They say there is no such thing as a free lunch. Historically, a free lunch is a sales enticement that offers a meal at no cost in order to attract customers and increase revenues from other offerings. It was a tradition once common in saloons in many places in the United States, with the phrase appearing in U.S. literature from about 1870 to the 1920s. These establishments included a “free” lunch, varying from rudimentary to quite elaborate, with the purchase of at least one drink. These free lunches were typically worth far more than the price of a single drink. The saloon-keeper relied on the expectation that most customers would buy more than one drink, and that the practice would build patronage for other times of day. Free food or drink is sometimes supplied in contemporary times, often by gambling establishments such as casinos. The saying “there ain’t no such thing as a free lunch” refers to this custom, meaning that things which appear to be free are always paid for in some way.

In India, in recent times, with the advent of smartphones and a internet connection, a lot of food delivery apps are coming up. Especially in Bangalore, being the IT capital of the country, there is a plethora of startups concerning easy to access food delivery apps for the on-the-go IT company man. Primarily, these startups are founded by out of college bored of job men and women who somehow convince a VC to invest in their company. The modus operandi is usually one of two things.

  1. They open up as a restaurant aggregator like FoodPanda or Zomato etc. If you were to go to the restaurant directly or order directly through their phone number, let us say you pay ₹ 100 for a meal. However, if you order using such apps, the price is marked up by usually 20%, effectively making the price ₹ 120 and on the top of that they offer a discount of 15% finally bringing down the price to ₹ 102. The difference of ₹ 2 is what makes the profit.
  2. They open up their own cloud kitchens in the busiest business hotspots around the city and supply orders directly through their. These type of apps are not mediators but a restaurant of their own. Example – FreshMenu, FAASOS, MOJO Pizza.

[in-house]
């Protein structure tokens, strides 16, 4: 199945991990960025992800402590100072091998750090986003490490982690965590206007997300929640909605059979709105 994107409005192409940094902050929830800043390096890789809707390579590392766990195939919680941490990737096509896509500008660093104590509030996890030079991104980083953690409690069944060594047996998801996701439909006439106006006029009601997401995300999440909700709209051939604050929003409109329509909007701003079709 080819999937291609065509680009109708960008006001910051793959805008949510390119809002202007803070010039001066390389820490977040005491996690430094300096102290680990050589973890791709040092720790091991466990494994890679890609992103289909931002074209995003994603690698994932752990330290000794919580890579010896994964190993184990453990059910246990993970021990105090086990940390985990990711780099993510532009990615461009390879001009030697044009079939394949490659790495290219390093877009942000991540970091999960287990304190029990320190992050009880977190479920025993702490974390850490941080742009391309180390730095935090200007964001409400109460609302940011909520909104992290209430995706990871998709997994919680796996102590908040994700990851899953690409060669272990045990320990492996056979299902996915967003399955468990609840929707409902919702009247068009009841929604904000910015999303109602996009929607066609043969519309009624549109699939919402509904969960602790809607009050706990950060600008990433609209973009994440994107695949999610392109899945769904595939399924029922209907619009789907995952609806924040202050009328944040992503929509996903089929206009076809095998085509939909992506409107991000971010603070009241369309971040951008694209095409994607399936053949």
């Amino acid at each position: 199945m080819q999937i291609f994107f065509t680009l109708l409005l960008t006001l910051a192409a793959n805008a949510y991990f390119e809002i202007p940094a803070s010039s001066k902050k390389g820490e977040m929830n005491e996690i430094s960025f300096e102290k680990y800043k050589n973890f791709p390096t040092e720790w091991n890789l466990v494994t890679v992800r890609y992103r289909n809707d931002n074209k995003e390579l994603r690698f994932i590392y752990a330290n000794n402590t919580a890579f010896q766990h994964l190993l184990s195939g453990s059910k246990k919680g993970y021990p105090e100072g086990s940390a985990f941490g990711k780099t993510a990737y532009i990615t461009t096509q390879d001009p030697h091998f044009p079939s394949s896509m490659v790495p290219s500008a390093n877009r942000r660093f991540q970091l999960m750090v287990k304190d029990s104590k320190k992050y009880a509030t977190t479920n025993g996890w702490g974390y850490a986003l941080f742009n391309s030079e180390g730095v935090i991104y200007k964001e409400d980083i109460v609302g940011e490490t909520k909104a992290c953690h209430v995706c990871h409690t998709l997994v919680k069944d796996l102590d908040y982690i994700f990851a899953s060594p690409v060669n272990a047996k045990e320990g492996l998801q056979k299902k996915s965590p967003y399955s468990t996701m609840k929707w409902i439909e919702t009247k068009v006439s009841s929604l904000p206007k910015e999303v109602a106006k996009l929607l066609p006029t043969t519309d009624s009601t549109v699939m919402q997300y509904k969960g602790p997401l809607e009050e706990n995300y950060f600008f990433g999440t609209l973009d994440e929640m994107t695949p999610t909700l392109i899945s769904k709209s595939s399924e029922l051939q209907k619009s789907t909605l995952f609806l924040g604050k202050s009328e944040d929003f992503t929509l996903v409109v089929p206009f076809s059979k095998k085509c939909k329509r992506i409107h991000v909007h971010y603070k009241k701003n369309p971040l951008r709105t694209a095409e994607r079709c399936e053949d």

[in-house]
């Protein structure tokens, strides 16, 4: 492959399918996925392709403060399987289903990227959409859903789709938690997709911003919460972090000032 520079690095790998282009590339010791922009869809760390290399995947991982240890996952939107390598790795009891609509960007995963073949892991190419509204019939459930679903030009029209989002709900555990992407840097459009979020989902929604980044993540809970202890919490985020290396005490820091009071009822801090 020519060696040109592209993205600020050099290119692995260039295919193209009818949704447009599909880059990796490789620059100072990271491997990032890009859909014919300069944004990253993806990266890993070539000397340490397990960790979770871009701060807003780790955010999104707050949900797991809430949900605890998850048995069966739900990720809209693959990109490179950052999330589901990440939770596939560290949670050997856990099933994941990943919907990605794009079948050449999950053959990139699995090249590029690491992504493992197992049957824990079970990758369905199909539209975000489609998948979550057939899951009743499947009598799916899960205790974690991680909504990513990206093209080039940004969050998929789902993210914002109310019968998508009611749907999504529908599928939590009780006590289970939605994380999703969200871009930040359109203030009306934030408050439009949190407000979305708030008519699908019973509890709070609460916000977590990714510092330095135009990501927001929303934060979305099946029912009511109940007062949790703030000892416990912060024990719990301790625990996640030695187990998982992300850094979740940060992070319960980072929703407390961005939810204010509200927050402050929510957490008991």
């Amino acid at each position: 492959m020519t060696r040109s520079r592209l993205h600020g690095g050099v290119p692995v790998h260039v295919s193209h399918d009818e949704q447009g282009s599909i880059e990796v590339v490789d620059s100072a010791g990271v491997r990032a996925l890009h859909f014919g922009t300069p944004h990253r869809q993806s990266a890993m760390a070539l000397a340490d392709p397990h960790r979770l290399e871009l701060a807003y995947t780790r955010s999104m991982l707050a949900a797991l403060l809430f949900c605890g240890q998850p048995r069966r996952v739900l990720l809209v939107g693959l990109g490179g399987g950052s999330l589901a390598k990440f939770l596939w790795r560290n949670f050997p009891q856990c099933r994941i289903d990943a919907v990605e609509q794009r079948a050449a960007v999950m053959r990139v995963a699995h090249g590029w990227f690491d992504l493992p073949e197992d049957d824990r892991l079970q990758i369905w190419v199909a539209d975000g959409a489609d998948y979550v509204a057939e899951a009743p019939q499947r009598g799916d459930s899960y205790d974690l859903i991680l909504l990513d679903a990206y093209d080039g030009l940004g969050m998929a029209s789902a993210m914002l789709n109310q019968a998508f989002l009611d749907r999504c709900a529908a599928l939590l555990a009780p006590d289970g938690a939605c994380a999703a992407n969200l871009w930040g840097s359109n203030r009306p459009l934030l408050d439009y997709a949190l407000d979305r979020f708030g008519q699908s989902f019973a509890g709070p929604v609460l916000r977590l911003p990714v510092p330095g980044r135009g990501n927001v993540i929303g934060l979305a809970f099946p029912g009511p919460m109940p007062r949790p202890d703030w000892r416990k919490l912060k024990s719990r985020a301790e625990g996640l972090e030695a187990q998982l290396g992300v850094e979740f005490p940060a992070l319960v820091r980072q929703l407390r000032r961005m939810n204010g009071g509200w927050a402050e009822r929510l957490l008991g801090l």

So where does the concept of free lunch come within all this? Well for one, the businesses do need to promote their product and build a customer base. So at the expense of the VC money, they offer attractive kickbacks like 100% cashback and First Order Free which gains a lot of customers in early days. It is not like only the small players are doing it. Google launched Areo in April this year and offered ₹ 200 off on any order through three of its partnered apps (Box8, FreshMenu, FAASOS). I remember the “first order only” frenzy back in my college hostel, a same poor chap had to come everytime someone placed an order through the app. One of my friends even asked the delivery boy to give his phone so that he can order through his phone number and get another free meal.

It can’t all be true now can it? After all there is no such thing as a free lunch. You might think that offering free food initially will gain loyal customers, but that is really not the case. Save four or five big scale players like FoodPanda or Swiggy, most other such start ups have failed, ever heard of MomoE or TinyOwl? Where did they go wrong? Well first of all, the food quality wasn’t up to the mark and items were criminally overpriced. Why would I want to eat half a plate of Gobhi Manchurian for ₹ 300 when I can have a stomach full of Hyderabadi Chicken Biryani and a side of chicken kababs for ₹ 200. Secondly, the competition wasn’t healthy. 90% of these startups are in the five largest cities of India, most of them aggregated in Mumbai, Bangalore and Delhi. You wouldn’t find such apps in say, Lucknow or Indore. Even within Bangalore, the service is highly localized. My friend was standing 4 km away from the hostel on his way back and he wanted to eat pizza, so he opened the MOJO Pizza app (with ₹ 250 cashback mind you) so that the pizza will be there when he gets home but he immediately got a notification that “Sorry we don’t serve in this area”. In the end, he had to come back and order from the hostel itself for the service to work.

In a nutshell, it can be said that we enjoyed a few free lunches at the expense of the rich VC money, with no immediate repercussions. It remains to be seen what will be the future of large players now and how well can a new player adopt in an industry where competition is cut throat and margin is low not to mention the varying tastes of people across cities, towns and even localities.

So what is your favorite food and what will be your reaction if some rich suited up guy offers it to you for free? Let me know in the comments section. If you are not from India, please tell me how the food start up scene is in your country in the comments section.

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